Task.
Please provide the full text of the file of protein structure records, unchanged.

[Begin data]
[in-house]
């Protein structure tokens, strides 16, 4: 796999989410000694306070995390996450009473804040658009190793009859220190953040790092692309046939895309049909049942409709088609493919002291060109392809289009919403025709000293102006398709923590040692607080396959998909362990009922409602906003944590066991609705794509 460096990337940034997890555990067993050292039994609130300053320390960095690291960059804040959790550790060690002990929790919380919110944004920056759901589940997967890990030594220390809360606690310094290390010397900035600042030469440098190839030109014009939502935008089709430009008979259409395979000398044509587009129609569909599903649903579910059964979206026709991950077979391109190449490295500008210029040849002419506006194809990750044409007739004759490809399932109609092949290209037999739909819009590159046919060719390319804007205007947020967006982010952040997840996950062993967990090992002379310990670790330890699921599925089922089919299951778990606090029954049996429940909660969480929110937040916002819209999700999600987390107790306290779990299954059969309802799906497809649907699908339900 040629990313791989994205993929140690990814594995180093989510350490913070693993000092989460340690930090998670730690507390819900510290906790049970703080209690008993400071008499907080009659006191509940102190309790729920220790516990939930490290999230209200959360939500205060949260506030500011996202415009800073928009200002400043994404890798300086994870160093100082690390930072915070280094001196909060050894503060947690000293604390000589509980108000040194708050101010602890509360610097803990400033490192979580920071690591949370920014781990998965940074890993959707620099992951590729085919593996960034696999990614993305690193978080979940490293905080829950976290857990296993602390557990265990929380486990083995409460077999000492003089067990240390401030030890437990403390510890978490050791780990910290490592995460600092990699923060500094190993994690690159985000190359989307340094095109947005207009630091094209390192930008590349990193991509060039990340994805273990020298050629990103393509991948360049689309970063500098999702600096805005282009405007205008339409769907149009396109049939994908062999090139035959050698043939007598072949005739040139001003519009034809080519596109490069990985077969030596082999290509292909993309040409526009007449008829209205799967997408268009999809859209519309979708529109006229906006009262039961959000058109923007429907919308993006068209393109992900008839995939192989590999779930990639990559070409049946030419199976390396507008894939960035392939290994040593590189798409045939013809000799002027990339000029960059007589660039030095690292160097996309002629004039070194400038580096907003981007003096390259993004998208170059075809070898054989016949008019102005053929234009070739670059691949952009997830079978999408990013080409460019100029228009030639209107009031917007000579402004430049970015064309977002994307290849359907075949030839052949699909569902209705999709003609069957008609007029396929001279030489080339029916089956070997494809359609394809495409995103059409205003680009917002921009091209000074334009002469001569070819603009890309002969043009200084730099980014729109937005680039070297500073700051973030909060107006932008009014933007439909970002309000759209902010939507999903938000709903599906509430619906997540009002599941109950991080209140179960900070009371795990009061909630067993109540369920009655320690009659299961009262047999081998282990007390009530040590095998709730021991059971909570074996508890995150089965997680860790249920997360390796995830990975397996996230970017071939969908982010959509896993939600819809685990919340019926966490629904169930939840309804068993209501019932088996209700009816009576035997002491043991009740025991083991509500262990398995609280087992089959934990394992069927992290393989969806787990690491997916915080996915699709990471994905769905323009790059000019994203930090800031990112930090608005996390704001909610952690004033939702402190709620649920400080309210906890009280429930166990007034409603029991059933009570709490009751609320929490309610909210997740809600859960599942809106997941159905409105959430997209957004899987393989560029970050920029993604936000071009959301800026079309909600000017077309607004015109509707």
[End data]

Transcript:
[in-house]
């Protein structure tokens, strides 16, 4: 796999989410000694306070995390996450009473804040658009190793009859220190953040790092692309046939895309049909049942409709088609493919002291060109392809289009919403025709000293102006398709923590040692607080396959998909362990009922409602906003944590066991609705794509 460096990337940034997890555990067993050292039994609130300053320390960095690291960059804040959790550790060690002990929790919380919110944004920056759901589940997967890990030594220390809360606690310094290390010397900035600042030469440098190839030109014009939502935008089709430009008979259409395979000398044509587009129609569909599903649903579910059964979206026709991950077979391109190449490295500008210029040849002419506006194809990750044409007739004759490809399932109609092949290209037999739909819009590159046919060719390319804007205007947020967006982010952040997840996950062993967990090992002379310990670790330890699921599925089922089919299951778990606090029954049996429940909660969480929110937040916002819209999700999600987390107790306290779990299954059969309802799906497809649907699908339900 040629990313791989994205993929140690990814594995180093989510350490913070693993000092989460340690930090998670730690507390819900510290906790049970703080209690008993400071008499907080009659006191509940102190309790729920220790516990939930490290999230209200959360939500205060949260506030500011996202415009800073928009200002400043994404890798300086994870160093100082690390930072915070280094001196909060050894503060947690000293604390000589509980108000040194708050101010602890509360610097803990400033490192979580920071690591949370920014781990998965940074890993959707620099992951590729085919593996960034696999990614993305690193978080979940490293905080829950976290857990296993602390557990265990929380486990083995409460077999000492003089067990240390401030030890437990403390510890978490050791780990910290490592995460600092990699923060500094190993994690690159985000190359989307340094095109947005207009630091094209390192930008590349990193991509060039990340994805273990020298050629990103393509991948360049689309970063500098999702600096805005282009405007205008339409769907149009396109049939994908062999090139035959050698043939007598072949005739040139001003519009034809080519596109490069990985077969030596082999290509292909993309040409526009007449008829209205799967997408268009999809859209519309979708529109006229906006009262039961959000058109923007429907919308993006068209393109992900008839995939192989590999779930990639990559070409049946030419199976390396507008894939960035392939290994040593590189798409045939013809000799002027990339000029960059007589660039030095690292160097996309002629004039070194400038580096907003981007003096390259993004998208170059075809070898054989016949008019102005053929234009070739670059691949952009997830079978999408990013080409460019100029228009030639209107009031917007000579402004430049970015064309977002994307290849359907075949030839052949699909569902209705999709003609069957008609007029396929001279030489080339029916089956070997494809359609394809495409995103059409205003680009917002921009091209000074334009002469001569070819603009890309002969043009200084730099980014729109937005680039070297500073700051973030909060107006932008009014933007439909970002309000759209902010939507999903938000709903599906509430619906997540009002599941109950991080209140179960900070009371795990009061909630067993109540369920009655320690009659299961009262047999081998282990007390009530040590095998709730021991059971909570074996508890995150089965997680860790249920997360390796995830990975397996996230970017071939969908982010959509896993939600819809685990919340019926966490629904169930939840309804068993209501019932088996209700009816009576035997002491043991009740025991083991509500262990398995609280087992089959934990394992069927992290393989969806787990690491997916915080996915699709990471994905769905323009790059000019994203930090800031990112930090608005996390704001909610952690004033939702402190709620649920400080309210906890009280429930166990007034409603029991059933009570709490009751609320929490309610909210997740809600859960599942809106997941159905409105959430997209957004899987393989560029970050920029993604936000071009959301800026079309909600000017077309607004015109509707």